Transactions are the commands that modify the state of the ledger. They include sending payments, creating offers, making account configuration changes, etc.
Transactions are made up of one or more operations. Each operation also has a source account, which defaults to the transaction’s source account.
TransactionBuilder class is used to construct new transactions.
TransactionBuilder is given an account that is used as transaction’s source account.
The transaction will use the current sequence number of the given
object as its sequence number and increments the given account’s sequence number
build() is called on the TransactionBuilder.
Operations can be added to the transaction calling
each operation you wish to add to the transaction.
See Operation for a list of possible operations you can add.
returns the current
object so you can chain multiple calls. But you don’t need to call it directly,
we have prepared a lot of easy-to-use functions for you, such as
can add a payment operation to the
After adding the desired operations, call the
method on the
This will return a fully constructed
The transaction object is wrapped in an object called a
the returned transaction will contain
the sequence number of the source account. This transaction is unsigned.
You must sign it before it will be accepted by the Stellar network.
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from stellar_sdk import TransactionBuilder, Network, Keypair, Account root_keypair = Keypair.from_secret("SA6XHAH4GNLRWWWF6TEVEWNS44CBNFAJWHWOPZCVZOUXSQA7BOYN7XHC") # Create an Account object from an address and sequence number. root_account = Account(account_id=root_keypair.public_key, sequence=1) transaction = TransactionBuilder( source_account=root_account, # If you want to submit to pubnet, you need to change `network_passphrase` to `Network.PUBLIC_NETWORK_PASSPHRASE` network_passphrase=Network.TESTNET_NETWORK_PASSPHRASE, base_fee=100) \ .append_payment_op( # add a payment operation to the transaction destination="GASOCNHNNLYFNMDJYQ3XFMI7BYHIOCFW3GJEOWRPEGK2TDPGTG2E5EDW", asset_code="XLM", amount="125.5") \ .append_set_options_op( # add a set options operation to the transaction home_domain="overcat.me") \ .set_timeout(30) \ .build() # mark this transaction as valid only for the next 30 seconds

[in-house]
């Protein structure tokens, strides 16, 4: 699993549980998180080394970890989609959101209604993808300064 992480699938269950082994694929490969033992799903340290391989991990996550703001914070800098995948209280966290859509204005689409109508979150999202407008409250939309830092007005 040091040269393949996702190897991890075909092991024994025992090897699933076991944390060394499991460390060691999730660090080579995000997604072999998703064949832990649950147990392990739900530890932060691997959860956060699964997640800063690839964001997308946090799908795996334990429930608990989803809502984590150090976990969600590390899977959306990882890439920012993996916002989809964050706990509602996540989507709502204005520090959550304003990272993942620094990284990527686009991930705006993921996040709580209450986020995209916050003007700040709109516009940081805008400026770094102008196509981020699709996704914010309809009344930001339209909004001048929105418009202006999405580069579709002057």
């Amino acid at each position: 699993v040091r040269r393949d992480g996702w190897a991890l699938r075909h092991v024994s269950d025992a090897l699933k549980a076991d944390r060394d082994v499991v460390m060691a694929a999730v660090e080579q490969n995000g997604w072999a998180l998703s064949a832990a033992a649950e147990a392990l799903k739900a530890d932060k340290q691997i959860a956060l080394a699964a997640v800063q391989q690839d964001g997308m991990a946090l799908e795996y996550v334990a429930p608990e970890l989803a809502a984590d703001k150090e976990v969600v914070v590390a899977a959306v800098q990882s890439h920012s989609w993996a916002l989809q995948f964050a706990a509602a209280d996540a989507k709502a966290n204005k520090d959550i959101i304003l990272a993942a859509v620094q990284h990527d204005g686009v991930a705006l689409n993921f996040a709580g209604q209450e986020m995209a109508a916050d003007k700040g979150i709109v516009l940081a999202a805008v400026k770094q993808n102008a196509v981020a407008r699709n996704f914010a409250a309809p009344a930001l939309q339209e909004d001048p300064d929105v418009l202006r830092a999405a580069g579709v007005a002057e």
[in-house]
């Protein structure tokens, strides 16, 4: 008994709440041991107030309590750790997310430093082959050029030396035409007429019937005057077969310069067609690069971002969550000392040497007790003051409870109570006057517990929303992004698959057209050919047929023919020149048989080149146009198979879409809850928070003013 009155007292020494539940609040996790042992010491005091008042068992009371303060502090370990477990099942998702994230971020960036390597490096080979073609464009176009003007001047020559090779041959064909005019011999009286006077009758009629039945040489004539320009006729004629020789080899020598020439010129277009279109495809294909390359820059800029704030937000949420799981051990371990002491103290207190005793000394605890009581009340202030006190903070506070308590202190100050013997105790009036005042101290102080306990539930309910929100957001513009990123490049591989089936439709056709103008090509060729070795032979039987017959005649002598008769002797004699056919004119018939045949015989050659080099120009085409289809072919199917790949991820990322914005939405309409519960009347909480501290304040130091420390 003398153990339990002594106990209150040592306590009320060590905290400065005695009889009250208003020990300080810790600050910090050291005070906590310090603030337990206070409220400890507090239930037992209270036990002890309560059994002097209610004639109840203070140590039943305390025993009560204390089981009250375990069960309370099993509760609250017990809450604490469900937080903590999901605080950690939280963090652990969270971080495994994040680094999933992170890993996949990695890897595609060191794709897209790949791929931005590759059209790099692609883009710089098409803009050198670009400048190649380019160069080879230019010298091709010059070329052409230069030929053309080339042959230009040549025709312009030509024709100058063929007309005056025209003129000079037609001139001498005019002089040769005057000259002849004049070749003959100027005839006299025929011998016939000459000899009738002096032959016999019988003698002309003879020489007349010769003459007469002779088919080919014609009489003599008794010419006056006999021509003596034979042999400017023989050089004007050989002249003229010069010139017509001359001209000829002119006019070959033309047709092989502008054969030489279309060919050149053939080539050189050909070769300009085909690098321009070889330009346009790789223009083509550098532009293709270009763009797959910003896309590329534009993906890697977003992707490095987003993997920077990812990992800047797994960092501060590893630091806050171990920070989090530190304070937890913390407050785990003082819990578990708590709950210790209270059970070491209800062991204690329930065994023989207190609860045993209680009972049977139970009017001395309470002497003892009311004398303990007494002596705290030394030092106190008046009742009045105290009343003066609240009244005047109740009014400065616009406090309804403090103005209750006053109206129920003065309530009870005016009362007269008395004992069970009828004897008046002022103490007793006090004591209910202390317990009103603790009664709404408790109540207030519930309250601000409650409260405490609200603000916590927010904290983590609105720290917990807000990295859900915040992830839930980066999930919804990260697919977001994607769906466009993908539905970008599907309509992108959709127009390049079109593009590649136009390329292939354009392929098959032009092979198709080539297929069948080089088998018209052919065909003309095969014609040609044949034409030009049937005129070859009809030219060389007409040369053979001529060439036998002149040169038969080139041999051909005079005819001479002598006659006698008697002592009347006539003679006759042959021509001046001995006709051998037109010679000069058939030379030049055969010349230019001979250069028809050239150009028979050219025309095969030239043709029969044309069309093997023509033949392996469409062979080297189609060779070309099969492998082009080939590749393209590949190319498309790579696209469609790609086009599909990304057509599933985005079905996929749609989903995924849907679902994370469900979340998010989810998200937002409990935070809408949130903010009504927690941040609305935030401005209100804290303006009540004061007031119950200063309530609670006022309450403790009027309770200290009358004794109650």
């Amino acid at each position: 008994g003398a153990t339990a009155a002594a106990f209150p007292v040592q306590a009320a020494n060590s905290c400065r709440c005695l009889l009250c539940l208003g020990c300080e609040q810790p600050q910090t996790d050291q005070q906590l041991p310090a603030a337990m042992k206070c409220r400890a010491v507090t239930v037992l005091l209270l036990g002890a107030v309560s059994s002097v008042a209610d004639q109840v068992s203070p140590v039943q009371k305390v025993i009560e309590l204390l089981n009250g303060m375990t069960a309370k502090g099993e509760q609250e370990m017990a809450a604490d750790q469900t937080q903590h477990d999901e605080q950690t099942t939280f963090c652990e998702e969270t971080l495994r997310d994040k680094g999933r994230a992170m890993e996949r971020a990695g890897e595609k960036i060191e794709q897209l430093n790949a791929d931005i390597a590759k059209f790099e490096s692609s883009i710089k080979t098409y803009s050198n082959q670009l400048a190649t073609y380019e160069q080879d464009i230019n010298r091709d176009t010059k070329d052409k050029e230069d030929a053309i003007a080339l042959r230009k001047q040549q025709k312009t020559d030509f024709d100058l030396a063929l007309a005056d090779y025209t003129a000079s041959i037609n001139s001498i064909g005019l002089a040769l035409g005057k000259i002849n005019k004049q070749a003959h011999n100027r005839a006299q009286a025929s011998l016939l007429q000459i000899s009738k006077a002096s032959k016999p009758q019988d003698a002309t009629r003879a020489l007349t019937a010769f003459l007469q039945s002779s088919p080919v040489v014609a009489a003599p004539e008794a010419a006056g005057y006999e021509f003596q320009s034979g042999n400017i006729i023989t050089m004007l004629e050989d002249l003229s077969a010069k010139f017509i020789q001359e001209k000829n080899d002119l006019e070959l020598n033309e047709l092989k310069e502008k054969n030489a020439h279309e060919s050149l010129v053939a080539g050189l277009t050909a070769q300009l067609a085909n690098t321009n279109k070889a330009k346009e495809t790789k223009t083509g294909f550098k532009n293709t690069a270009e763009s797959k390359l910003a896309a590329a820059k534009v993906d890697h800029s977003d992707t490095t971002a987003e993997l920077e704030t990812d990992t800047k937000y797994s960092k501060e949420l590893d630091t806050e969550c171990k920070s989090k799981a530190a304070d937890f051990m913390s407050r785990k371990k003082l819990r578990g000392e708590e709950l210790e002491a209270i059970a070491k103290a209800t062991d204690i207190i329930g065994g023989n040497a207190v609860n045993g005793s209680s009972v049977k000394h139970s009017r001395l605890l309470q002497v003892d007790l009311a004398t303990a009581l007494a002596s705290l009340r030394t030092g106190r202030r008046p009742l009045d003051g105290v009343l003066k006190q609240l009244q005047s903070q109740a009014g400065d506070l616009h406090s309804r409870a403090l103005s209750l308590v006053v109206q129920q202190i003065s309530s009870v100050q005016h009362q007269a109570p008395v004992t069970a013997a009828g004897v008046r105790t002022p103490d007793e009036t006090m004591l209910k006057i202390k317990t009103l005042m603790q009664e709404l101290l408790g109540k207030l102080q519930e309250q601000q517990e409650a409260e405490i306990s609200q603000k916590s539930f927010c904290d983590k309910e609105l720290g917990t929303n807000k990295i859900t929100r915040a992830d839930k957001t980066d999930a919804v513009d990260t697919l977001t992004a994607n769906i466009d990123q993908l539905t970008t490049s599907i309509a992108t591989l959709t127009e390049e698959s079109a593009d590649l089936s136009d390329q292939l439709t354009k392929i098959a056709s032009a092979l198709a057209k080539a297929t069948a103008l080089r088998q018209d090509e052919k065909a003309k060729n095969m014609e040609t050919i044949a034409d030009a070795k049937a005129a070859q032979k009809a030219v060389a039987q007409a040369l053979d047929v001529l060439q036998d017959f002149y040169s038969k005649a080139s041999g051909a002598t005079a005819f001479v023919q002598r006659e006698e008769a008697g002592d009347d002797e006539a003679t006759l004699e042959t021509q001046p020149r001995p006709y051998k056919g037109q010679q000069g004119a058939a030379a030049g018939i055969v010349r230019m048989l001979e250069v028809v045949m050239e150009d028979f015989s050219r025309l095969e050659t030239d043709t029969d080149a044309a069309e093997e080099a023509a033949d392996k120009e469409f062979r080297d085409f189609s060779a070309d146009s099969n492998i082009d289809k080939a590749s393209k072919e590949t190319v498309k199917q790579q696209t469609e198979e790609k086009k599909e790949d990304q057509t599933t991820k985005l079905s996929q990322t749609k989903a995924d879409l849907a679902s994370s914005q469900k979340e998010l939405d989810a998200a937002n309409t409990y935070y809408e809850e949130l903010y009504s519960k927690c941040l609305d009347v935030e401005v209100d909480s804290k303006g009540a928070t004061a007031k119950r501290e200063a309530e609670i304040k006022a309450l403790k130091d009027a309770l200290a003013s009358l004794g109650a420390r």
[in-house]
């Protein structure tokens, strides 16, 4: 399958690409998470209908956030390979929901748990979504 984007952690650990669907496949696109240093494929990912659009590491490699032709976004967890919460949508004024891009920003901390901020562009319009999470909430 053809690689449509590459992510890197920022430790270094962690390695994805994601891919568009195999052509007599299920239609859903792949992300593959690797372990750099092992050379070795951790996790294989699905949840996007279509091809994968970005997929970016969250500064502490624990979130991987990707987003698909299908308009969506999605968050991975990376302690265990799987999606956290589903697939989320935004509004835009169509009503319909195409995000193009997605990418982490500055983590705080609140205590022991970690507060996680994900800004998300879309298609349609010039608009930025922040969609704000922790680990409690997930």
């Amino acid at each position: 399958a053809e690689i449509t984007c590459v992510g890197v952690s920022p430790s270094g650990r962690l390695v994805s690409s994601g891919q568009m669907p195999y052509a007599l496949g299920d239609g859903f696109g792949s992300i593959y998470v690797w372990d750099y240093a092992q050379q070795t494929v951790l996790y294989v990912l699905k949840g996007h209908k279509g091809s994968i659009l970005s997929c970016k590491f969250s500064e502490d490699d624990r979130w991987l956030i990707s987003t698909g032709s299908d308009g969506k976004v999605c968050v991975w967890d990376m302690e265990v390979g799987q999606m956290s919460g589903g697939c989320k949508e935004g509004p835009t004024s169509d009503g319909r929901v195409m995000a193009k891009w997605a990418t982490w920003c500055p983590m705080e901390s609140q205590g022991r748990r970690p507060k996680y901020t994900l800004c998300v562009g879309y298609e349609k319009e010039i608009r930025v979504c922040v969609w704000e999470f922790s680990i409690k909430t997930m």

The sequence number of a transaction has to match the sequence number stored by the source account or else the transaction is invalid. After the transaction is submitted and applied to the ledger, the source account’s sequence number increases by 1.
There are two ways to ensure correct sequence numbers:
Read the source account’s sequence number before submitting a transaction
Manage the sequence number locally
During periods of high transaction throughput, fetching a source account’s sequence number from the network may not return the correct value. So, if you’re submitting many transactions quickly, you will want to keep track of the sequence number locally.
Transactions can contain a memo field you can use to attach additional information to the transaction. You can do this
by passing a
Memo object when you construct the TransactionBuilder.
There are 5 types of memos:
stellar_sdk.memo.NoneMemo- empty memo,
stellar_sdk.memo.TextMemo`- 28-byte ascii encoded string memo,
stellar_sdk.memo.IdMemo- 64-bit number memo,
stellar_sdk.memo.HashMemo- 32-byte hash - ex. hash of an item in a content server,
stellar_sdk.memo.ReturnHashMemo- 32-byte hash used for returning payments - contains hash of the transaction being rejected.
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from stellar_sdk import TransactionBuilder, Network, Keypair, Account root_keypair = Keypair.from_secret("SA6XHAH4GNLRWWWF6TEVEWNS44CBNFAJWHWOPZCVZOUXSQA7BOYN7XHC") # Create an Account object from an address and sequence number. root_account = Account(account_id=root_keypair.public_key, sequence=1) transaction = TransactionBuilder(source_account=root_account, network_passphrase=Network.TESTNET_NETWORK_PASSPHRASE, base_fee=100).add_text_memo("Happy birthday!").append_payment_op( destination="GASOCNHNNLYFNMDJYQ3XFMI7BYHIOCFW3GJEOWRPEGK2TDPGTG2E5EDW", amount="2000", asset_code="XLM").set_timeout(30).build()
Transaction and TransactionEnvelope¶
These two concepts may make the novices unclear, but the official has given a good explanation.
Transactions are commands that modify the ledger state. Among other things, Transactions are used to send payments, enter orders into the distributed exchange, change settings on accounts, and authorize another account to hold your currency. If you think of the ledger as a database, then transactions are SQL commands.
Once a transaction is ready to be signed, the transaction object is wrapped in an object called a Transaction Envelope, which contains the transaction as well as a set of signatures. Most transaction envelopes only contain a single signature along with the transaction, but in multi-signature setups it can contain many signatures. Ultimately, transaction envelopes are passed around the network and are included in transaction sets, as opposed to raw Transaction objects.